Insurers Point to High Out-of-Network Charges in New Report
In California and across the U.S., some physicians who provide out-of-network care charge significantly higher rates than what Medicare pays for certain treatments, according to a report from America's Health Insurance Plans, the Los Angeles Times reports.
For the report, AHIP surveyed health insurers in the 30 largest states about their highest bills for out-of-network services (Terhune, Los Angeles Times, 2/1).
According to the report, a pathologist in California charged $8,100 for a tissue exam, which is 63 times higher than the $128 Medicare reimburses for the procedure.
Other out-of-network charges highlighted by California insurers included:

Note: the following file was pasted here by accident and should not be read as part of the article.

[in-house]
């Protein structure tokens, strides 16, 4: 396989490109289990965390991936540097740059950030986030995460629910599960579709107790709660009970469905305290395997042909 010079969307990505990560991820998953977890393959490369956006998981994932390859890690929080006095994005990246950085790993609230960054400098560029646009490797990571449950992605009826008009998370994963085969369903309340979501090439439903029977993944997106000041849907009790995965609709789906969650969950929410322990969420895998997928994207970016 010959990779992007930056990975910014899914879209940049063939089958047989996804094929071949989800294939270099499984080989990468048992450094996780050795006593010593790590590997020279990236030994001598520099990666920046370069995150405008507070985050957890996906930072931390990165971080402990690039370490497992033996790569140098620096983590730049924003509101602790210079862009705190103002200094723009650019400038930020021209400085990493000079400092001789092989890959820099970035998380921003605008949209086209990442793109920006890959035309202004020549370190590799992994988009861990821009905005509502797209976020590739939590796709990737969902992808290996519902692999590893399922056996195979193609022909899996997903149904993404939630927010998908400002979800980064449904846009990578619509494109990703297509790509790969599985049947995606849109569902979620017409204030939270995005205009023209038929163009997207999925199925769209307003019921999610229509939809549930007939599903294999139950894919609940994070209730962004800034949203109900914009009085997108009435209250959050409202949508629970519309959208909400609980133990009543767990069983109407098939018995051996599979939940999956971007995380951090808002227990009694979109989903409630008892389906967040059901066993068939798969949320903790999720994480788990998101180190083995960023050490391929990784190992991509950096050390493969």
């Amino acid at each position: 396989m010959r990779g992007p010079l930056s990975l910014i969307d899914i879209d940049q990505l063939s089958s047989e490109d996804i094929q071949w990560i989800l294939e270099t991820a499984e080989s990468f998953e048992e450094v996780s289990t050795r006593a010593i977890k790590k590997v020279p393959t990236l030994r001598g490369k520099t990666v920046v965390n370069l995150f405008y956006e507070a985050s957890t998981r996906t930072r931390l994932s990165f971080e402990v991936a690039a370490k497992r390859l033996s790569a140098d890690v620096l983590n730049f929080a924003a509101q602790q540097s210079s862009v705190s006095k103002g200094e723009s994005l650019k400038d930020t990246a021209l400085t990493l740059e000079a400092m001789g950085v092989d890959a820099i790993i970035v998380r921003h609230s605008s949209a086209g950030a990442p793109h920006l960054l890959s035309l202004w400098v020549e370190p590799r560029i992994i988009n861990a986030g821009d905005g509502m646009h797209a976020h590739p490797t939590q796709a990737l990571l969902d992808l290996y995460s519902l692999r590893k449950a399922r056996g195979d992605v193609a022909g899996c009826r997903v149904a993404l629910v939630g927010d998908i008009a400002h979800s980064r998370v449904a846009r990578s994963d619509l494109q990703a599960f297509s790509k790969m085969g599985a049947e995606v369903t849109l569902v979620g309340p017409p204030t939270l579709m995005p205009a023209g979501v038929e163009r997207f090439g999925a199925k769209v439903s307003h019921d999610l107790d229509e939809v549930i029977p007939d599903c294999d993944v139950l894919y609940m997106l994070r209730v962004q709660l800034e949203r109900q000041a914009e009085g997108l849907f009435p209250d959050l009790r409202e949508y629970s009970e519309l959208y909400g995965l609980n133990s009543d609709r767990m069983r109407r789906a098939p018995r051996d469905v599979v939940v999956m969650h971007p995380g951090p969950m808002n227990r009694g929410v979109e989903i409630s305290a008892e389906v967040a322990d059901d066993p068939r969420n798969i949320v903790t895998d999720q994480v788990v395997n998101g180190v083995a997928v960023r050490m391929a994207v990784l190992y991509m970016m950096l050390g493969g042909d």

- A $30,000 charge to remove a gallbladder using a laparoscope, for which Medicare reimburses $778;
- A $23,360 charge for a knee arthroscopy, for which Medicare reimburses $640; and
- A $19,272 charge to repair a bladder defect, for which Medicare reimburses $778 (AHIP survey, January 2013).
Implications for Policyholders
Some observers have criticized insurers for too often agreeing to pay excessive charges for out-of-network care and then passing along the increased costs to policyholders in the form of higher premiums (Los Angeles Times, 2/1).
According to the report, policyholders see measurable savings when they visit contracted health care providers because in-network physicians generally are prohibited from charging patients the difference between billed charges and a negotiated rate.
In addition, the report said that policyholders who receive treatment from in-network providers typically have lower cost-sharing obligations (AHIP survey, January 2013).This is part of the California Healthline Daily Edition, a summary of health policy coverage from major news organizations. Sign up for an email subscription.